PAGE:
Propaganda is a term that can be misused to refer solely to the communication techniques of an individual's or organization's opponents. More objectively, propaganda is any form of communication that intentionally attempts to distort the nature of an issue to represent a single point of view. Seen from a different perspective, almost any form of communication can be classified as propaganda by someone.
Modern Examples of Propaganda
The first arena of communication that comes to mind when the word propaganda is mentioned is politics. In electoral politics, particularly during election campaigns, candidates and parties put enormous effort into portraying themselves as the purveyors of truth and their opponents as inept and misguided at best, and as deceivers and propagandists at worst. An infamous example of such propaganda was the conflation of presidential candidate Michael Dukakis with rapist and murderer Willie Horton during the 1988 U.S. presidential race. The campaign rhetoric of Dukakis' opponent George H. W. Bush used Dukakis' support of a prisoner furlough program to portray Dukakis as "soft on crime."
The nominal purpose of advertising is to inform the public about products and services that are available to them. In reality, advertising is a vast and complex multi-billion-dollar industry that uses sophisticated methods of propaganda to motivate consumption. When an advertisement portrays only one aspect of an issue, the lines between advertising and propaganda begin to blur. For example, the automobile industry uses advertising to equate expensive cars with power and freedom, while the fashion industry encourages women to pursue public acceptance through physical beauty. One of the most egregious propagandists is the tobacco industry, which was banned from access to television advertising in 1969, but continues to portray young, healthy attractive people smoking cigarettes in magazines.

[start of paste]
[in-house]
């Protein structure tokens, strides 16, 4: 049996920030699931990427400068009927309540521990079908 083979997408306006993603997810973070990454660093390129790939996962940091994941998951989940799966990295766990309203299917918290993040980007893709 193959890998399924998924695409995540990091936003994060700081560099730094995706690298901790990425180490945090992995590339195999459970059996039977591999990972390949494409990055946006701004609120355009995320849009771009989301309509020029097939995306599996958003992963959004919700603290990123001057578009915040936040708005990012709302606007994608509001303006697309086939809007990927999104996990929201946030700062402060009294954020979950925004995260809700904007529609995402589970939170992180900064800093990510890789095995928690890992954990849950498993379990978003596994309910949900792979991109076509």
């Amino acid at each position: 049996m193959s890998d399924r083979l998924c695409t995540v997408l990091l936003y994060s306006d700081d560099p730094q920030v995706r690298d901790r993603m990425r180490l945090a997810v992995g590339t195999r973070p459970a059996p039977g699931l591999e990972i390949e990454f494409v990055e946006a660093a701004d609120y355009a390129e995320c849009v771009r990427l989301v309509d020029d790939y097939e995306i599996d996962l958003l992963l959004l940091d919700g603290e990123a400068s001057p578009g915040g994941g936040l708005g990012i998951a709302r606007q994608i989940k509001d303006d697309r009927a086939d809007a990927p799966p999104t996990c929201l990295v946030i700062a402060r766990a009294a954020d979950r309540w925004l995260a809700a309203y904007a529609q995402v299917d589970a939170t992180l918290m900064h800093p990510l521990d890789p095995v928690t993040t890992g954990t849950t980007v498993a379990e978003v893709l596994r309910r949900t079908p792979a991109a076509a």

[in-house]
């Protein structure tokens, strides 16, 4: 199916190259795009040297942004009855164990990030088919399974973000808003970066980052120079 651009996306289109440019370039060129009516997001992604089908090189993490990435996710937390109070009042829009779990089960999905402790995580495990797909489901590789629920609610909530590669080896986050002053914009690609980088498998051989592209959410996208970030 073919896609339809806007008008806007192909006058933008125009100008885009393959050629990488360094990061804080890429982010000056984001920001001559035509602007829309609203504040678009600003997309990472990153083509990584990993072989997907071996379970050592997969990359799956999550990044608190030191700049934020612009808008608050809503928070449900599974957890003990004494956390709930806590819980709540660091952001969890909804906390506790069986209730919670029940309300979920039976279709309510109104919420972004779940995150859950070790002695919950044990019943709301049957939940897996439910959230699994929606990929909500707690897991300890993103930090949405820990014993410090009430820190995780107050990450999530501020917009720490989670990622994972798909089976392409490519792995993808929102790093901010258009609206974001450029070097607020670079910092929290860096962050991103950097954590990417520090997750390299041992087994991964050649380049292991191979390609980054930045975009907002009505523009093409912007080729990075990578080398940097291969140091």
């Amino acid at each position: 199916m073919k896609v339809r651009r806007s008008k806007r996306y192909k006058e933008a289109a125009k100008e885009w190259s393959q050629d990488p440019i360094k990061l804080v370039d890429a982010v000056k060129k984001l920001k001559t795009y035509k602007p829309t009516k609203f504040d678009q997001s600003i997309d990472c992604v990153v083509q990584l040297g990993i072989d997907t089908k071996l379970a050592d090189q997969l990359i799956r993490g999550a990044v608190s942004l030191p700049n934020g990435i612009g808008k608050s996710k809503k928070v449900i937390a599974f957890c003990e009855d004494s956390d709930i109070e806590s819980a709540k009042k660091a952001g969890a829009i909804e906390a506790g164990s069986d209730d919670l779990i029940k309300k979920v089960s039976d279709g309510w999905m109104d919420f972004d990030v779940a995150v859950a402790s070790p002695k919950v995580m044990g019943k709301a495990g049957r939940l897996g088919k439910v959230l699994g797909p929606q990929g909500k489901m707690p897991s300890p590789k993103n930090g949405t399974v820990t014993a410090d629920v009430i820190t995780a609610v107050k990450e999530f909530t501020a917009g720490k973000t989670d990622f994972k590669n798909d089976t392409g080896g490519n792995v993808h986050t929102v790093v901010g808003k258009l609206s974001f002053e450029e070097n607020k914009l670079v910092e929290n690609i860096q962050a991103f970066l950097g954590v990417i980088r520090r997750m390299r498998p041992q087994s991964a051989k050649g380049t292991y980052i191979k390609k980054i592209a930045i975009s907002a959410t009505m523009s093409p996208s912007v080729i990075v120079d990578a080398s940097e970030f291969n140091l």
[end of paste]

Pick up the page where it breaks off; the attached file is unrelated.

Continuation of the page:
Governments have a stake in keeping their populations healthy, and frequently mount educational campaigns to change public behavior. The propaganda involved in these efforts generally pursues social goals that most people would agree are positive, such as reduced smoking and obesity, healthy eating and exercise. More controversial government publicity campaigns include the "War on Drugs," in which advertisements make controversial claims about the impact of drugs. Both pro-health and anti-drug advertisements embody numerous techniques of propaganda, including the condensation of complex subjects into simple, emotionally powerful messages.
Nation states require the cooperation and support of a wide range of their citizens in order to continue functioning. This support is maintained through the use of propagandistic messages that portray one nation as inarguably superior to others. This propaganda can be tremendously blatant, as in the case of World War II representations of the enemy by both Axis and Allied powers. These representations frequently played on racist stereotypes and xenophobia. Nationalist propaganda is usually more subtle than this, encouraging populations to identify with their own countries more than others.